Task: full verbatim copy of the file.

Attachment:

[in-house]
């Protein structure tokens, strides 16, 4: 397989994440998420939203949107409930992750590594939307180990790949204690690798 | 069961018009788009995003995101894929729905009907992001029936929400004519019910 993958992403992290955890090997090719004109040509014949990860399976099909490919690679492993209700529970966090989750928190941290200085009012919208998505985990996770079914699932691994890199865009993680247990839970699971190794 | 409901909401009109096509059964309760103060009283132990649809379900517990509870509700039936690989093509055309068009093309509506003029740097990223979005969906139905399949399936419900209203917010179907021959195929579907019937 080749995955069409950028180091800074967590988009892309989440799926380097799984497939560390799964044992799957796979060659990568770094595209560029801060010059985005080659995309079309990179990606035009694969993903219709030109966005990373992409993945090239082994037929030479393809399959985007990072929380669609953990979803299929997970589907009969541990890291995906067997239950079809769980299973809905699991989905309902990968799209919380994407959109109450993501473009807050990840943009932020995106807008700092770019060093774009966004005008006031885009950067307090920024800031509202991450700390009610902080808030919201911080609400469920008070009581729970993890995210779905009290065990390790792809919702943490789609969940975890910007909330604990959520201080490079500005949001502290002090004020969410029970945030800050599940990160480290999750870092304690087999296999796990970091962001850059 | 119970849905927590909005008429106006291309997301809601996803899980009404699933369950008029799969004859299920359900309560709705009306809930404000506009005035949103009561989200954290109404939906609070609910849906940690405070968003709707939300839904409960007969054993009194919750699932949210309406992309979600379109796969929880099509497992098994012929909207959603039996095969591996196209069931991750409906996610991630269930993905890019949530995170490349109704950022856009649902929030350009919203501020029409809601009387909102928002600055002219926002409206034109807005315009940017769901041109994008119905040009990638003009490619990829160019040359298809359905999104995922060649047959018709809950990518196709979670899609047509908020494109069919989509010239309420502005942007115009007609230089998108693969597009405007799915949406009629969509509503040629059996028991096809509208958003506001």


[in-house]
């Protein structure tokens, strides 16, 4: 397989994440998420939203949107409930992750590594939307180990790949204690690798 | 069961018009788009995003995101894929729905009907992001029936929400004519019910 993958992403992290955890090997090719004109040509014949990860399976099909490919690679492993209700529970966090989750928190941290200085009012919208998505985990996770079914699932691994890199865009993680247990839970699971190794 | 409901909401009109096509059964309760103060009283132990649809379900517990509870509700039936690989093509055309068009093309509506003029740097990223979005969906139905399949399936419900209203917010179907021959195929579907019937 080749995955069409950028180091800074967590988009892309989440799926380097799984497939560390799964044992799957796979060659990568770094595209560029801060010059985005080659995309079309990179990606035009694969993903219709030109966005990373992409993945090239082994037929030479393809399959985007990072929380669609953990979803299929997970589907009969541990890291995906067997239950079809769980299973809905699991989905309902990968799209919380994407959109109450993501473009807050990840943009932020995106807008700092770019060093774009966004005008006031885009950067307090920024800031509202991450700390009610902080808030919201911080609400469920008070009581729970993890995210779905009290065990390790792809919702943490789609969940975890910007909330604990959520201080490079500005949001502290002090004020969410029970945030800050599940990160480290999750870092304690087999296999796990970091962001850059 | 119970849905927590909005008429106006291309997301809601996803899980009404699933369950008029799969004859299920359900309560709705009306809930404000506009005035949103009561989200954290109404939906609070609910849906940690405070968003709707939300839904409960007969054993009194919750699932949210309406992309979600379109796969929880099509497992098994012929909207959603039996095969591996196209069931991750409906996610991630269930993905890019949530995170490349109704950022856009649902929030350009919203501020029409809601009387909102928002600055002219926002409206034109807005315009940017769901041109994008119905040009990638003009490619990829160019040359298809359905999104995922060649047959018709809950990518196709979670899609047509908020494109069919989509010239309420502005942007115009007609230089998108693969597009405007799915949406009629969509509503040629059996028991096809509208958003506001």